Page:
The Results Are In!

So, just to recap, my daughter and I have recently removed gluten and dairy from our lives, in what I’m calling our Slice of Life Diet, at first simply because it coincides with this challenge. Little did I know then that this diet would slip into three of the past four posts and work to earn its name.

It’s been three weeks since we modified our food intake upon the advice of our naturopath. Before we got the results of the blood test that would run her antibodies against 90 different foods, it was a safe bet that dairy and gluten were the likely culprits in the crime against her skin: eczema that covered both legs like ants on a picnic spread.

In three weeks, we’ve gotten really good at trying out new things and relying on old favorites to see us through the transition to a world without ice cream and bread. Old favorites like breakfast for dinner, minus the toast, with eggs made fluffy at the hand of a nine-year-old.  It is the first meal she can make for us without help.

“It’s the only thing I know how to make,” she told me tonight as tears streamed down her face.

Yes, the results are and she is not only allergic to dairy and gluten, but eggs and “many more foods” that will be revealed in our appointment next week.

“This sucks,” she says.

“Yes, this sucks,” I tell her. In my mind, images flash:

I once heard Michael J. Fox make sense of his disease by saying that if we all put our problems in the center of a circle and could take anybody’s problem as our own, we’d take our own.

He’s right. “Yes, this sucks,” but this is my “this sucks.”  I know it is these moments that make us stronger, that shape us into the people we are meant to be, the people that others need us to be.

So how do I communicate all that to my nine-year-old?  I start with “Yes, this sucks.” And I sit with her in the car as her tears subside.  And I help her make choices at Qdoba that she’s always loved.  And I drive her home, listening about the fight that happened at school today.  And I sit with her while she flips through the channels.  And I help her make choices about a bedtime snack, berries that she’s always eaten by the handful.  And I promise that we will work through this “this sucks” the way we have all the others: together.  And I remind her that when this “this sucks” feels big and hopeless, that I will carry her through.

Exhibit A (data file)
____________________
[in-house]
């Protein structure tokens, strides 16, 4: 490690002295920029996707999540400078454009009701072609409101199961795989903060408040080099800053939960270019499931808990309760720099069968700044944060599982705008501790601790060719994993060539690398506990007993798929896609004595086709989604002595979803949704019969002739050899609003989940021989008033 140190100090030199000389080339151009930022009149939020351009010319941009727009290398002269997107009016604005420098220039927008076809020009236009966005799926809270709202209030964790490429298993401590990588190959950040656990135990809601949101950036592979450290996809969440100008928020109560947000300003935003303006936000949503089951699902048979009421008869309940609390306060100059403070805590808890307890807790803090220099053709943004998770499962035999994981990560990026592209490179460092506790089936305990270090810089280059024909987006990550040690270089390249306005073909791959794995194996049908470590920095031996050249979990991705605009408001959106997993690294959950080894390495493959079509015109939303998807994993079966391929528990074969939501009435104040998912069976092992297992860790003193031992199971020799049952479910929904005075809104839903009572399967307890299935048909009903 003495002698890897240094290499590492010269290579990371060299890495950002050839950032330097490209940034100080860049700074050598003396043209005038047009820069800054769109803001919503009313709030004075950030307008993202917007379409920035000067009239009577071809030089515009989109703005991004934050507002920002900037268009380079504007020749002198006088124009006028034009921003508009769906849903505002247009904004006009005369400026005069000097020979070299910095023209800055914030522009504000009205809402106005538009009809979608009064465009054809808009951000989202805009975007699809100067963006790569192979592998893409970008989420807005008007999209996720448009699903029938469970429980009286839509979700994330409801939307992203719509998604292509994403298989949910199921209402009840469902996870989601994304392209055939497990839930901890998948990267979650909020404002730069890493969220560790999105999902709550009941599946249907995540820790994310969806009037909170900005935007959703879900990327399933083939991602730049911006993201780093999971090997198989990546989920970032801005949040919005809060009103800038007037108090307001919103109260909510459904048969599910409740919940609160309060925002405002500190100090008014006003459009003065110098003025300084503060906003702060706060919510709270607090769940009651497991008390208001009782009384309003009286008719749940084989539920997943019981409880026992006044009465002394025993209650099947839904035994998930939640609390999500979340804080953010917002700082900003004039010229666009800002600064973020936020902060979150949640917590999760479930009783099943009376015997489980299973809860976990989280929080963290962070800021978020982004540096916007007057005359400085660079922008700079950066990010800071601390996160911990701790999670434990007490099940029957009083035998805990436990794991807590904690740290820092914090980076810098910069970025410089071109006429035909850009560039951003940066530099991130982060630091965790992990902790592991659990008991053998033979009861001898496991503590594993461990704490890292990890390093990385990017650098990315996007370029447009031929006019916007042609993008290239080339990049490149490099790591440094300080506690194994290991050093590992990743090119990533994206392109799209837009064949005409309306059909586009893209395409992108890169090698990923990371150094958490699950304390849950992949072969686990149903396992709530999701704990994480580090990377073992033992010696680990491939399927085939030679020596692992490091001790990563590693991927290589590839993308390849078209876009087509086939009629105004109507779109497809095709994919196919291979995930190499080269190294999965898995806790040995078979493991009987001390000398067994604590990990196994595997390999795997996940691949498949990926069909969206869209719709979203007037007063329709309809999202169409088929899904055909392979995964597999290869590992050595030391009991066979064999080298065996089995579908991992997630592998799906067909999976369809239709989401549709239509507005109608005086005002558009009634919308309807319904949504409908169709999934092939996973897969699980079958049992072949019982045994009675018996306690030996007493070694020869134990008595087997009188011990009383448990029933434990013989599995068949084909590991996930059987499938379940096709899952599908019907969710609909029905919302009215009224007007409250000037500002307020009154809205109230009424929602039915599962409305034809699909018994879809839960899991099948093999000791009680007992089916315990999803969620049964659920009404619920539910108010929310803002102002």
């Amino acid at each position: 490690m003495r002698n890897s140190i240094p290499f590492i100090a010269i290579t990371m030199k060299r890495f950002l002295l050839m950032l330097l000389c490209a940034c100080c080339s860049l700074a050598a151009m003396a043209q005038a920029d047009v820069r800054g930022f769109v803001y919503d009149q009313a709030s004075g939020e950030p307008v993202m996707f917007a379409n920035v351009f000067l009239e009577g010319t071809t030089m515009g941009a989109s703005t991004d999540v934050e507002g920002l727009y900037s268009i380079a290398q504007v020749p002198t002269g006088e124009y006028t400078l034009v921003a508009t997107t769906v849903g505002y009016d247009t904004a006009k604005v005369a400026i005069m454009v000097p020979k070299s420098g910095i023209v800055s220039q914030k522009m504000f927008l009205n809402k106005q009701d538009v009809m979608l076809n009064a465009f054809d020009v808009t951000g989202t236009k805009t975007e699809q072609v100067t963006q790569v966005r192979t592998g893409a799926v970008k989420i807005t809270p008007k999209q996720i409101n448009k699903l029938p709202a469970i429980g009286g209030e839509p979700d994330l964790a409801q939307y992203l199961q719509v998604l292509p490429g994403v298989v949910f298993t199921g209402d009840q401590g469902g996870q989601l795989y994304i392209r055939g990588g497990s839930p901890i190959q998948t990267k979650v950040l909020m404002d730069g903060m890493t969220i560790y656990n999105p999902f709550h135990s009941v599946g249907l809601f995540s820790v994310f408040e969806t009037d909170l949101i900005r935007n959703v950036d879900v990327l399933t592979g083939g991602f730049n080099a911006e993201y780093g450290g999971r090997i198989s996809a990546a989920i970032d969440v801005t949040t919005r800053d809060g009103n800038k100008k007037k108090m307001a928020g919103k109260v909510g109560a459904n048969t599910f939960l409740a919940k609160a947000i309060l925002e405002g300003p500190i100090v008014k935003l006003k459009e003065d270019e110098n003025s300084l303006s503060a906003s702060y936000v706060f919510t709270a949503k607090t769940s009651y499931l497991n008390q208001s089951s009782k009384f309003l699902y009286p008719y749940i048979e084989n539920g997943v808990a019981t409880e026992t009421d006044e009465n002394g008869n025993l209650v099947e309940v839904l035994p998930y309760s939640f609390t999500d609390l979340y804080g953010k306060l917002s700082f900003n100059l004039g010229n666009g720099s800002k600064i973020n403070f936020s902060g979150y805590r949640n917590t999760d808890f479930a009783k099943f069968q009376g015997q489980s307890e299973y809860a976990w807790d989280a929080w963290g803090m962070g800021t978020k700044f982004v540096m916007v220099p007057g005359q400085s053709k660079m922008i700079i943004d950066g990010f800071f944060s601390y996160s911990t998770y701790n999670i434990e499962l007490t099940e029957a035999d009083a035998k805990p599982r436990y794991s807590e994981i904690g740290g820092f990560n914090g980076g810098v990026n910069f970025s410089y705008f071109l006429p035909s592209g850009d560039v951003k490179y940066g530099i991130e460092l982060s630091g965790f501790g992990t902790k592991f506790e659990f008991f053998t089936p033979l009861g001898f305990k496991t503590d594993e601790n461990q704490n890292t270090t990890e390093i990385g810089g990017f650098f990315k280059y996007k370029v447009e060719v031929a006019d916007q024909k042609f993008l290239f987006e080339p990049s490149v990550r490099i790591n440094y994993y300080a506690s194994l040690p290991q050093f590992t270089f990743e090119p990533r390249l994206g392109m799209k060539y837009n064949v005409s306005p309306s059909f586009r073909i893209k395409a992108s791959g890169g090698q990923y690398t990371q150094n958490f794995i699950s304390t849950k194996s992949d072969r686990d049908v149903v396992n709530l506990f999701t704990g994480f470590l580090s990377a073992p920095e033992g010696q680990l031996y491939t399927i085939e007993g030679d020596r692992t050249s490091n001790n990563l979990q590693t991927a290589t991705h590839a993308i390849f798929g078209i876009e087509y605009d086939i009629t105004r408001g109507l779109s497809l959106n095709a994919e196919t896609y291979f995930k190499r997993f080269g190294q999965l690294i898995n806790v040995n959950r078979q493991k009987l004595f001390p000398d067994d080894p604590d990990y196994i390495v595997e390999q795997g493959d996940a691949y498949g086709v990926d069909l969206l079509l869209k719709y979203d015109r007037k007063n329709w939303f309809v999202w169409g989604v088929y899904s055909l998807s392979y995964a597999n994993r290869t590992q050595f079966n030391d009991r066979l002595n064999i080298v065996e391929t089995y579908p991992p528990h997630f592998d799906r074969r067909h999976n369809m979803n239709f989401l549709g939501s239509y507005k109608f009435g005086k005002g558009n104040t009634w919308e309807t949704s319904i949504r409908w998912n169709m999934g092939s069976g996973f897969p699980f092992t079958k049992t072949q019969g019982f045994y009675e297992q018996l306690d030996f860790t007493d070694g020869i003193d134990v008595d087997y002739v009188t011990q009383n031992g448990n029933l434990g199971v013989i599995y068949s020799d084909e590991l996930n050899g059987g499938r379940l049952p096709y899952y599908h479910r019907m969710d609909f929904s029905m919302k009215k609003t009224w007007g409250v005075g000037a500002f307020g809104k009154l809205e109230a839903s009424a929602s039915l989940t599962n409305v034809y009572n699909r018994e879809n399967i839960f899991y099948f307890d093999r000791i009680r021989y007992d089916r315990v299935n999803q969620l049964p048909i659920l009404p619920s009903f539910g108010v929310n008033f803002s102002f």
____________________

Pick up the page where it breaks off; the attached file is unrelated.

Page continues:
Though I know she won’t need me to.


slice of life challengeI’m participating in the ninth annual Slice of Life Challenge over at Two Writing Teachers. Submit your own slice in their daily call post or simply show up to read and enjoy the slices of over 250 writers across the world.  Bookmark those that inspire you or that you could use as mentors for your own writing or for your student writers.

 

 

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6 Comments Add yours

  1. litcoach64 says:

    I love the line, “And I promise that we will work through this “this sucks” the way we have all the others: together. ” That’s how all of us get through the “this sucks”. Thank you for reminding us how important we are to each other!

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  2. travelinma says:

    Cruel turn of events! Sound like you two will take this as an adventurous culinary challenge. I recently changed my diet due to health issues and it has infused an excitement in my meals that hadn’t happened in a long while. Perhaps you will write a cookbook together!

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    1. Morgan says:

      I love that idea! Thanks!

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  3. Holly says:

    I needed to read, or see, or hear these words tonight…

    He’s right. “Yes, this sucks,” but this is my “this sucks.” I know it is these moments that make us stronger, that shape us into the people we are meant to be, the people that others need us to be.

    Thank for sharing. When we are going through a “this sucks” moment, we need that reminder that it won’t suck forever and that we will be stronger for it.

    Good Luck to you and your daughter.

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  4. I can’t imagine, all of a sudden, not being able to eat food that you enjoy. It will be more heartbreaking for you on how you feel towards your daughter going through this dietary change. Your support will be her wall to lean on while she’s trying to accept and live with the changes.

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  5. bbutler627 says:

    Oh my, keep at it. It’s sooooooooo hard. I’m two and a years gluten free now. We’ve been mostly dairy free since my youngest is lactose intolerant. It sucks, but you’re doing it and you’re helping. All those issues are big, but so are dietary changes – they are lifestyle changes. I’ve never not known someone to really struggle the first month. I feel for your fam… Excellent quote insert btw.

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